Climate Change Causes Disappearance of Ancestral Pueblo People in American Southwest

Unexplained disappearance of ancestral Pueblo people from southwest Colorado?

Yes, it is “the most vexing and persistent question in Southwestern archaeology,” according to the New York Times.

Researchers document that the Pueblo people agreed on canons of ritual, behavior and belief that quickly dissolved as climate change hurt crops and precipitated social turmoil and violence.

Droughts of just five or ten years were enough to prompt major shifts in the small niches where Pueblo people grew maize, their major crop.

Ceremonies and rituals that required belief in the supernatural to ensure plentiful rain and good crops were delegitimized when rains failed to appear.

“There’s a point where people say, ‘This isn’t working. We’re leaving.”

“That starts a period of exploration in which people look for new places to live and develop new ways of living, followed by a period of exploitation in a new niche with different behaviors and values.”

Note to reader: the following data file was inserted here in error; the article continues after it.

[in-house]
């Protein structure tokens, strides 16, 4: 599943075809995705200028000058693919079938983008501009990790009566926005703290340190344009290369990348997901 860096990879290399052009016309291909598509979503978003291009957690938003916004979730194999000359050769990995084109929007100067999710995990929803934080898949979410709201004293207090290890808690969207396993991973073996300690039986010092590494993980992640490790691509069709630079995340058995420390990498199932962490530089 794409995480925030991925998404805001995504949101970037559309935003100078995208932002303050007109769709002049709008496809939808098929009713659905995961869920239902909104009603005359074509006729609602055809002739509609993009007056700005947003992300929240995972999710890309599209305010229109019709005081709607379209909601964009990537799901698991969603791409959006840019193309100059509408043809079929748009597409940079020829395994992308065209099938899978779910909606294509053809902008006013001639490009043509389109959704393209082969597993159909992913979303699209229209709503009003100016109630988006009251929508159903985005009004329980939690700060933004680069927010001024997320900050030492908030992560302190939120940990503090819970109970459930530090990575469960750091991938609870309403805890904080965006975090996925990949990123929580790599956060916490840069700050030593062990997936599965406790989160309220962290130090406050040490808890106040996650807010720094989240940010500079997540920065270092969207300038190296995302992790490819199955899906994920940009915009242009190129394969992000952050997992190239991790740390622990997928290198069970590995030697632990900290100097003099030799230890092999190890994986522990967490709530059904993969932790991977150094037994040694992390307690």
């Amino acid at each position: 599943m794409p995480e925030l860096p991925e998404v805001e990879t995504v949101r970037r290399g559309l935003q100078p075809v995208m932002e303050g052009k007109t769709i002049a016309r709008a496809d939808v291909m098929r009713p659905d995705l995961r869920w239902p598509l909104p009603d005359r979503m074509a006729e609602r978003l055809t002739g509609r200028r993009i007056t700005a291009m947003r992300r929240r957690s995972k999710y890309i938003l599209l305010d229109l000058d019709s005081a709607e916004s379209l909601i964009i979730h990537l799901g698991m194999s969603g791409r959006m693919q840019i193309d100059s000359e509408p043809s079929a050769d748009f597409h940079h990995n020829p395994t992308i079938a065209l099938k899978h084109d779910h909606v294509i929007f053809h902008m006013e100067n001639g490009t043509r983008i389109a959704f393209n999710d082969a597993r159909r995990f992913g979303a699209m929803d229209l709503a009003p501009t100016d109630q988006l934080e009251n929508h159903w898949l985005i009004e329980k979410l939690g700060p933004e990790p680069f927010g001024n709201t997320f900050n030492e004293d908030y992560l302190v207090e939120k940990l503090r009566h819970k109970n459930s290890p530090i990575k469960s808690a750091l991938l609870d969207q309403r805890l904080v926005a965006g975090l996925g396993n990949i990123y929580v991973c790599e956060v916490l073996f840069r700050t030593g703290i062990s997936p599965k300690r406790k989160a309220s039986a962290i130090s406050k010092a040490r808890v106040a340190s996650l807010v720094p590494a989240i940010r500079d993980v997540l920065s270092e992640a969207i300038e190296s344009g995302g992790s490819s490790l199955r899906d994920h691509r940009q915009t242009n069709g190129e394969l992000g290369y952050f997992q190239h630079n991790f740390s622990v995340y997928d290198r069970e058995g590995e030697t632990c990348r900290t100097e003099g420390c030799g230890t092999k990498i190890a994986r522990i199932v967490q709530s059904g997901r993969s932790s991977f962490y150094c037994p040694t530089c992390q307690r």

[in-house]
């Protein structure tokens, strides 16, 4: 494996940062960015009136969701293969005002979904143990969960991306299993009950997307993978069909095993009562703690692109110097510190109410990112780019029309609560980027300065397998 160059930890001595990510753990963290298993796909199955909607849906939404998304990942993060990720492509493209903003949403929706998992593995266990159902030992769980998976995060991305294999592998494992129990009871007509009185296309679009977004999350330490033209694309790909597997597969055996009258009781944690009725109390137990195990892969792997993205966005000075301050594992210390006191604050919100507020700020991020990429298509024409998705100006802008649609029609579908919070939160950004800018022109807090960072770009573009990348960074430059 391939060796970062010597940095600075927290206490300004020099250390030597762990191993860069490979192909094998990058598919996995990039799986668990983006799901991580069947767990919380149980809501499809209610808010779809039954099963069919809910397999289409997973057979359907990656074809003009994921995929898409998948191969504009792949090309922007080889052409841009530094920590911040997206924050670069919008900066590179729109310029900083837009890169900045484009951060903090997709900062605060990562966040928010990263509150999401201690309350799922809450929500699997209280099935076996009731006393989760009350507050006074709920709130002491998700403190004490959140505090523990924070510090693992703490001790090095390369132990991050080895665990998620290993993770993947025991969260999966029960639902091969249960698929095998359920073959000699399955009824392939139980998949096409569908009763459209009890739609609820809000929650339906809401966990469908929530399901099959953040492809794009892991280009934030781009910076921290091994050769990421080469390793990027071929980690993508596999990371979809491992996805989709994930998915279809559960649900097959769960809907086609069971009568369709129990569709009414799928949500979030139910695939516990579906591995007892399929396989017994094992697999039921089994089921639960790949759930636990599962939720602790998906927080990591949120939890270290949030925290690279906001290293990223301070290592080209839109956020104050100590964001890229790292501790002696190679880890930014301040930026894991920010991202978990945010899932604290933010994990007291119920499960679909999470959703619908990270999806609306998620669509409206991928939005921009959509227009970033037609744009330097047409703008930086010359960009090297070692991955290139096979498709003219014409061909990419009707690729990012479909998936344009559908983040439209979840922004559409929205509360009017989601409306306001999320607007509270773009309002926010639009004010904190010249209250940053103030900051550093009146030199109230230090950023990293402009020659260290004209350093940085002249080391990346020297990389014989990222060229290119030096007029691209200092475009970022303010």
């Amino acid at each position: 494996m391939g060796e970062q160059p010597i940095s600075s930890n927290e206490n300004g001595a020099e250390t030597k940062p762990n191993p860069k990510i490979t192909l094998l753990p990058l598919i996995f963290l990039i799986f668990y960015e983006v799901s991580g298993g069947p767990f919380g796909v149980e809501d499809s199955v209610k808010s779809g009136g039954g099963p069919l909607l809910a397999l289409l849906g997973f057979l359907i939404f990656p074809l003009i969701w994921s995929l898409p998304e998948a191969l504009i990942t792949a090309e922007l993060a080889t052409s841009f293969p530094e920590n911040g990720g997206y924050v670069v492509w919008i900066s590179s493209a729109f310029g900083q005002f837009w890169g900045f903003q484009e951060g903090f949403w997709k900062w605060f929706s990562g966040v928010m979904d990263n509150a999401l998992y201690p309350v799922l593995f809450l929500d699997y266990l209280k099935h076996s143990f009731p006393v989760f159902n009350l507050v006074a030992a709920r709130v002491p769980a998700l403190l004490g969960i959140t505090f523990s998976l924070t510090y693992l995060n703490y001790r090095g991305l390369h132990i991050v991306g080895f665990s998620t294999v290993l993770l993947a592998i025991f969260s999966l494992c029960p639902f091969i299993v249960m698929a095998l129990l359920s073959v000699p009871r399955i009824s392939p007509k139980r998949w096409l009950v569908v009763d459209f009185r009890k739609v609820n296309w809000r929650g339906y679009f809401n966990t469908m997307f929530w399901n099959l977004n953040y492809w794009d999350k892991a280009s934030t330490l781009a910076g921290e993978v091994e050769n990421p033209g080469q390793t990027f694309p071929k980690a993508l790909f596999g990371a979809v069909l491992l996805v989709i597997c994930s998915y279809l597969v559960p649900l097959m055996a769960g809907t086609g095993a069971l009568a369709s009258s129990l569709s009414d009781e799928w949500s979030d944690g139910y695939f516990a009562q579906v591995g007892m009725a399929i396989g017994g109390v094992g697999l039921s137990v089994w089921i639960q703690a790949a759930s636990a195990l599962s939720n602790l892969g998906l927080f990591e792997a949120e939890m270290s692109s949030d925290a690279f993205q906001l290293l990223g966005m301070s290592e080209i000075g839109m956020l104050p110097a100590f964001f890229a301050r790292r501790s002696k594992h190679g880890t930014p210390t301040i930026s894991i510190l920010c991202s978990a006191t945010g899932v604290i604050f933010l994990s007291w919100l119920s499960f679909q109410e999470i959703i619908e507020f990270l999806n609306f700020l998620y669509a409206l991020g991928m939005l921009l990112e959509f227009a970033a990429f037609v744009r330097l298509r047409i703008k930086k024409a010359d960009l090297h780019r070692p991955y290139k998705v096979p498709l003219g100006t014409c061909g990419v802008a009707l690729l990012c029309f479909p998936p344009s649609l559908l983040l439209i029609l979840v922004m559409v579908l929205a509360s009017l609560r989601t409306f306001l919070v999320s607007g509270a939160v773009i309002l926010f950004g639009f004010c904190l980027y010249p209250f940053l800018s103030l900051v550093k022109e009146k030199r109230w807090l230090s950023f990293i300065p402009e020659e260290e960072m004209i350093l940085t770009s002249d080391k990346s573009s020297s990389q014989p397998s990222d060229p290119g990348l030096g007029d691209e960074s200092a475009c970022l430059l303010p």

Far Horizons tours the Four Corners of the American Southwest: Canyon de Chelly, Chaco Canyon, Mesa Verde, August 6 – 14, 2016.

The Four Corners is one of the most breathtaking landscapes in the world.

It is an enchanting land of painted deserts, verdant forests, and towering red mesas visible for miles under the brilliant sunlight.

The ancient Anasazi ruins, Colonial Spanish villages and Native American pueblos (villages) reflect a proud heritage intimately in tune with nature and rooted in tradition.

Our trip begins and ends in Albuquerque, New Mexico. We spend a day in Chaco Canyon, a UNESCO World Heritage Site, before moving north to Hovenweep with its free-standing towers, and Mesa Verde, also a UNESCO World Heritage Site.

Clliff house ruinsIn both the Ute Tribal Park and Canyon de Chelly, Native American guides take us on specially-arranged tours to out-of-the-way areas seldom seen by tourists.

Other highlights include Acoma, the oldest continuously occupied town in the United States, Zuni Mission Church and murals and the Salinas Mission churches built in the early 17th century by Franciscans.


We limit this extraordinary 9-day tour to 12 participants.

Here’s the full itinerary:

For the full story of Climate Change and the Disappearing Pueblo People see:



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